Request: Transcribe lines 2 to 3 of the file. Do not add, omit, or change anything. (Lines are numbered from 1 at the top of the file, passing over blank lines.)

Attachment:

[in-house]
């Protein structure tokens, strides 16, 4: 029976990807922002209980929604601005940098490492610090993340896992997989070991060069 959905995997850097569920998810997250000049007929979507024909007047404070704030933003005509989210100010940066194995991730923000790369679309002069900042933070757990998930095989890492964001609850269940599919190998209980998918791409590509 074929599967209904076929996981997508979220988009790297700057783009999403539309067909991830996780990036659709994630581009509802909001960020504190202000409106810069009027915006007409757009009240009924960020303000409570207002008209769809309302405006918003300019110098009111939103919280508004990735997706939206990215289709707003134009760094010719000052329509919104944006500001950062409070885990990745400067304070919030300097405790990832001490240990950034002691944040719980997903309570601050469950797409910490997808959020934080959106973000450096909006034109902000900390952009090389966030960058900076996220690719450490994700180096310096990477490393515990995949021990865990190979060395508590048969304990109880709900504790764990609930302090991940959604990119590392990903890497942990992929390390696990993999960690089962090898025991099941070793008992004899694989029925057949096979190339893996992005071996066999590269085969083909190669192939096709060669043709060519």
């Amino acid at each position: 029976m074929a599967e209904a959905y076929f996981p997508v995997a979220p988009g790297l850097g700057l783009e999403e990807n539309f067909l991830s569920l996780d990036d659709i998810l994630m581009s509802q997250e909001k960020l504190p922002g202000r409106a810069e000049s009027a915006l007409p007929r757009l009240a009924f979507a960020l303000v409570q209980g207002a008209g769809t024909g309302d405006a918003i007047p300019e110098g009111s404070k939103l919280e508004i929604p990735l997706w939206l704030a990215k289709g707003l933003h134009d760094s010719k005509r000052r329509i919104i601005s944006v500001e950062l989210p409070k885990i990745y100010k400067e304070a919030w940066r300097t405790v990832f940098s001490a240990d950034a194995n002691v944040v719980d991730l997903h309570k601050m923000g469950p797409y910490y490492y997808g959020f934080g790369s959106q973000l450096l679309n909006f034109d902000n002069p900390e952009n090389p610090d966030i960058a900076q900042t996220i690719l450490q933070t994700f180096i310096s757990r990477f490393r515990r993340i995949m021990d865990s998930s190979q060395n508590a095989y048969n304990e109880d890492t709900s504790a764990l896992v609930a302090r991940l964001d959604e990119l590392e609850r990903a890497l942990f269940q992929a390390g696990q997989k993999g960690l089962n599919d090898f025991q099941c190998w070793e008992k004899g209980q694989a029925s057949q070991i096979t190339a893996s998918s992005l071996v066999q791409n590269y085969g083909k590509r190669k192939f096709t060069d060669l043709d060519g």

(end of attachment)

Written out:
């Protein structure tokens, strides 16, 4: 029976990807922002209980929604601005940098490492610090993340896992997989070991060069 959905995997850097569920998810997250000049007929979507024909007047404070704030933003005509989210100010940066194995991730923000790369679309002069900042933070757990998930095989890492964001609850269940599919190998209980998918791409590509 074929599967209904076929996981997508979220988009790297700057783009999403539309067909991830996780990036659709994630581009509802909001960020504190202000409106810069009027915006007409757009009240009924960020303000409570207002008209769809309302405006918003300019110098009111939103919280508004990735997706939206990215289709707003134009760094010719000052329509919104944006500001950062409070885990990745400067304070919030300097405790990832001490240990950034002691944040719980997903309570601050469950797409910490997808959020934080959106973000450096909006034109902000900390952009090389966030960058900076996220690719450490994700180096310096990477490393515990995949021990865990190979060395508590048969304990109880709900504790764990609930302090991940959604990119590392990903890497942990992929390390696990993999960690089962090898025991099941070793008992004899694989029925057949096979190339893996992005071996066999590269085969083909190669192939096709060669043709060519």
């Amino acid at each position: 029976m074929a599967e209904a959905y076929f996981p997508v995997a979220p988009g790297l850097g700057l783009e999403e990807n539309f067909l991830s569920l996780d990036d659709i998810l994630m581009s509802q997250e909001k960020l504190p922002g202000r409106a810069e000049s009027a915006l007409p007929r757009l009240a009924f979507a960020l303000v409570q209980g207002a008209g769809t024909g309302d405006a918003i007047p300019e110098g009111s404070k939103l919280e508004i929604p990735l997706w939206l704030a990215k289709g707003l933003h134009d760094s010719k005509r000052r329509i919104i601005s944006v500001e950062l989210p409070k885990i990745y100010k400067e304070a919030w940066r300097t405790v990832f940098s001490a240990d950034a194995n002691v944040v719980d991730l997903h309570k601050m923000g469950p797409y910490y490492y997808g959020f934080g790369s959106q973000l450096l679309n909006f034109d902000n002069p900390e952009n090389p610090d966030i960058a900076q900042t996220i690719l450490q933070t994700f180096i310096s757990r990477f490393r515990r993340i995949m021990d865990s998930s190979q060395n508590a095989y048969n304990e109880d890492t709900s504790a764990l896992v609930a302090r991940l964001d959604e990119l590392e609850r990903a890497l942990f269940q992929a390390g696990q997989k993999g960690l089962n599919d090898f025991q099941c190998w070793e008992k004899g209980q694989a029925s057949q070991i096979t190339a893996s998918s992005l071996v066999q791409n590269y085969g083909k590509r190669k192939f096709t060069d060669l043709d060519g």